Religions and forgiveness

Dear Editor,
Religions are the highest need of mankind irrespective of one’s religious affiliation. They play an integral part in our lives. Just as our body requires food for its sustenance, our body requires the tenets of religions to provide us to the right path to God. Though these tenets may vary in the various religions, the concept of forgiveness is one of the tenets in Hinduism, Christianity, Islam, Judaism, as with other religions, which I will venture to expound in my presentation.
Forgiveness can be construed as to forego the need for revenge by releasing the negative thoughts of bitterness and resentment from one who is directly or indirectly in any way wronged by another party. It is further believed that by harbouring these negative thoughts, one tends to suffer most when one chooses not to forgive. But for most, forgiveness can be a very difficult challenge. It is an innate quality or should I say, a natural instinct exhibited by us, to always protect ourselves when we are wronged.
The burgeoning act of forgiveness is a quality being nurtured from birth to death and is being played out so often in every home. From the time a child is born, he or she learns to perceive things and to act and react per his or her intellect. However, in this precocious stage of life, one tends to make mistakes and is easily forgiven by his or her parents. Even the parents, who have amassed a wealth of experience, very often make mistakes contrary to the family norms, and forgive one another for their actions or inactions.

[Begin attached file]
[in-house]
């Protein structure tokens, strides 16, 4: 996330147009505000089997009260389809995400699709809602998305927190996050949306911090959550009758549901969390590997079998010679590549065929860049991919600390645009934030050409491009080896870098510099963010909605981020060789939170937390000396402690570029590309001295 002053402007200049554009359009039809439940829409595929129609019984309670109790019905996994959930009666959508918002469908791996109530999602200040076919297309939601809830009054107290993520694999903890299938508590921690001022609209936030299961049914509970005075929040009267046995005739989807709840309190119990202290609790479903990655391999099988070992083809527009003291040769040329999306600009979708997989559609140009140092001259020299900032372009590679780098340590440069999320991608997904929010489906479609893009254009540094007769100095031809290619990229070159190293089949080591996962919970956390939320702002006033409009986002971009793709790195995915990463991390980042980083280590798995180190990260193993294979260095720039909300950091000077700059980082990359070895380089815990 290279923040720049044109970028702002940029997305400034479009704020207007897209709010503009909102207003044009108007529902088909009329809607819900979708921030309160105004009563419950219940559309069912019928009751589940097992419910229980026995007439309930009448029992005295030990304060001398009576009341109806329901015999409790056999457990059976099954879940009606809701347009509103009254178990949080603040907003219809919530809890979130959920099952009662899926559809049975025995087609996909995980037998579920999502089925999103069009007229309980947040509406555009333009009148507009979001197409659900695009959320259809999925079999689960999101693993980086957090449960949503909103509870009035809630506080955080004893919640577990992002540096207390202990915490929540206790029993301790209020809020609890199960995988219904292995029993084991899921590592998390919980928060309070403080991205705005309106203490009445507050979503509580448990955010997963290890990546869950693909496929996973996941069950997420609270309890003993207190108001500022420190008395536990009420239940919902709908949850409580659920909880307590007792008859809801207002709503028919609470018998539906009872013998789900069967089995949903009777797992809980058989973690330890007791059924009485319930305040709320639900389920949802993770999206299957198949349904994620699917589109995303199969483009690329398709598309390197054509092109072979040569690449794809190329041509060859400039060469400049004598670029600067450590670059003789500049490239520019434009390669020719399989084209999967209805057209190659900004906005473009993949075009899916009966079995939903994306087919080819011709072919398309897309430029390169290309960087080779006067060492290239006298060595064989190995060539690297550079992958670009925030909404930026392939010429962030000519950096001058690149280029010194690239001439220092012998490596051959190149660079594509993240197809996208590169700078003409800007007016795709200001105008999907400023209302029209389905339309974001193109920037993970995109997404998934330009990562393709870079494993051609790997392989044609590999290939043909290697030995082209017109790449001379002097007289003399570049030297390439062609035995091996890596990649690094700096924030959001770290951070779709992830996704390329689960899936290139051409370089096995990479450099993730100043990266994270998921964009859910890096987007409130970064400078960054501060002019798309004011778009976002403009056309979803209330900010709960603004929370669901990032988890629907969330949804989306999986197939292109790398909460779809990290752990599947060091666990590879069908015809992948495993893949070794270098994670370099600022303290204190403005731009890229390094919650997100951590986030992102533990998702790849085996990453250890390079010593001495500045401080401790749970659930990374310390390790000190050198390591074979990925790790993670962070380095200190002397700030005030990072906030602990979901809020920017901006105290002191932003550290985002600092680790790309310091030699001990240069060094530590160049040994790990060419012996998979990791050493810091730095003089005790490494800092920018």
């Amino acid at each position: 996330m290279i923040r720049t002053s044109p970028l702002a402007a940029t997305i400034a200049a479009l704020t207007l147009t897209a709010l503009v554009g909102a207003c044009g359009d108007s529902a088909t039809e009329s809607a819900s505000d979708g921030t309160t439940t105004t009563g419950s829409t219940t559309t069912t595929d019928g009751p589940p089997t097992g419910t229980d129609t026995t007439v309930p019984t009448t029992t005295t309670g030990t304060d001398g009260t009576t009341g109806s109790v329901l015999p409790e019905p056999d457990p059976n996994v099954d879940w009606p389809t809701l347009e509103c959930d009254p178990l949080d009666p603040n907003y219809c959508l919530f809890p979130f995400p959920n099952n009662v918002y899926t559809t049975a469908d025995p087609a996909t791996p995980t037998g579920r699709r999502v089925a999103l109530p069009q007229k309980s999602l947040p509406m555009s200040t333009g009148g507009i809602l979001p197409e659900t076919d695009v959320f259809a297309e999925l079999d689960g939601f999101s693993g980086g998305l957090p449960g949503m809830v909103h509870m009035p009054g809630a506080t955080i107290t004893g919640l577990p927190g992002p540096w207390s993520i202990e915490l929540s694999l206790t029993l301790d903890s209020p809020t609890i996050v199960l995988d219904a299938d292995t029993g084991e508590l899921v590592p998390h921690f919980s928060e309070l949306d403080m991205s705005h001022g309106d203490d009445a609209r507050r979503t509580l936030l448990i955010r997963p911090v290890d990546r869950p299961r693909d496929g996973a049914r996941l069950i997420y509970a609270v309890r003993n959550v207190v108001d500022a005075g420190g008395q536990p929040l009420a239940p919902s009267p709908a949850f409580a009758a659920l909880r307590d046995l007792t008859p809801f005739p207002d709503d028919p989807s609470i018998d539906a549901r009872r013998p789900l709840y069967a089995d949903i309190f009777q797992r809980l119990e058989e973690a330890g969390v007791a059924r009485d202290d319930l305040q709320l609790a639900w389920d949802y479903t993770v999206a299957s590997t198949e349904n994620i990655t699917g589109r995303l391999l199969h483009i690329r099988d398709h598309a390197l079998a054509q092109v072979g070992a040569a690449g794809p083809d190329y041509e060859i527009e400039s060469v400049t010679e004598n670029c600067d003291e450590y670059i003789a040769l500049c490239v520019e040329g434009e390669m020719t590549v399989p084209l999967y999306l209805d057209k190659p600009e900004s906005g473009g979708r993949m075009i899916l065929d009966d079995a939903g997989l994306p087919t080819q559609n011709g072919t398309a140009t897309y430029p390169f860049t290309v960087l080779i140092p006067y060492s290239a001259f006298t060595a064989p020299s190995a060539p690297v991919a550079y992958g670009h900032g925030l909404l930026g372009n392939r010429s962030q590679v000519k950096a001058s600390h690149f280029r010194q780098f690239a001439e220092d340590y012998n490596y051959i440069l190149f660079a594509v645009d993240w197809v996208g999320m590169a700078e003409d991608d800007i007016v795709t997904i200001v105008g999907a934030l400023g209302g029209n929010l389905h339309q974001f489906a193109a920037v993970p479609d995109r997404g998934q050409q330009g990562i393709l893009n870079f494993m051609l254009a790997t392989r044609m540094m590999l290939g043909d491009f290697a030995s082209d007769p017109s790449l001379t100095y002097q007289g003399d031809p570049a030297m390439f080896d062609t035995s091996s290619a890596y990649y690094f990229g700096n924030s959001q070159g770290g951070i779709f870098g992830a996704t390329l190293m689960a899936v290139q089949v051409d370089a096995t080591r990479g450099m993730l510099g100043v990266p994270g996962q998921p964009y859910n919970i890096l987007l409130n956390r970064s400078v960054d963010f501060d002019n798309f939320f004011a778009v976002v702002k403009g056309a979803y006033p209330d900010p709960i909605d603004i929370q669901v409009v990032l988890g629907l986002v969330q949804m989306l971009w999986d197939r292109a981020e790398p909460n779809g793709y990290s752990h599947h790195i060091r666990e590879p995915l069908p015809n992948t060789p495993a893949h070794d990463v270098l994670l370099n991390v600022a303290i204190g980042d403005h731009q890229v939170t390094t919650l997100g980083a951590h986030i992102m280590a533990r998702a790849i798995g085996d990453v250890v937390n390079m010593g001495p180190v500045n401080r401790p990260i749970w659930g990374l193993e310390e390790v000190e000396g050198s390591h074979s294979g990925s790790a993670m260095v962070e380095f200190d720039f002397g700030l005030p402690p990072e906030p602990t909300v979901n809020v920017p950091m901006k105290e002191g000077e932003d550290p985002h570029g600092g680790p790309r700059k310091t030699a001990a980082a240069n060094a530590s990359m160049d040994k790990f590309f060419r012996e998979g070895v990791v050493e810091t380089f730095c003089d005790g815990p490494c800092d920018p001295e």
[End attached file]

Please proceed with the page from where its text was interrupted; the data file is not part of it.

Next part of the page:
The concept of forgiveness is very vividly promulgated by Lewis B Smedes in his book entitled “Forgive and Forget” and I quote “When you release the wrongdoer from the wrong, you cut a malignant tumour out of your inner life. You set a prisoner free, but you discover that the real prisoner was yourself”. Forgiveness, therefore, is a choice one makes through a decision of one’s will.
But forgiveness is not diametrically centred in the home alone. This theme, too numerous to mention, is vividly promulgated in Hinduism, Christianity, Islam, and Judaism to name a few.
Of the many religions, Hinduism is considered the oldest religion, dating back more than 4000 years, but is considered the world’s third-largest religion. The largest being Christianity followed by Islam. One of the tenets of Hinduism is forgiveness, as with other religions.
This tenet of forgiveness is vividly promulgated in the Bhagavad Gita; one of the crown-jewels of Hindu philosophy, which is a key principle, and essential in a Hindu’s life. As per Chapter 5, Verse 6, Lord Krishna states “That the peace of God is there for those who are free from desires and wrath”.
Also in the Bhagavad Gita, Lord Krishna says “You cannot free yourself of your own sins. I will liberate you from your sins. See, everything that we do – fasting, visiting places of worship, feeling guilty, etc, all this we do to free oneself of sins. He says, “Come and seek refuge in me”, that is His first condition. And then he says, “I will liberate you of all your sins. That is my job”.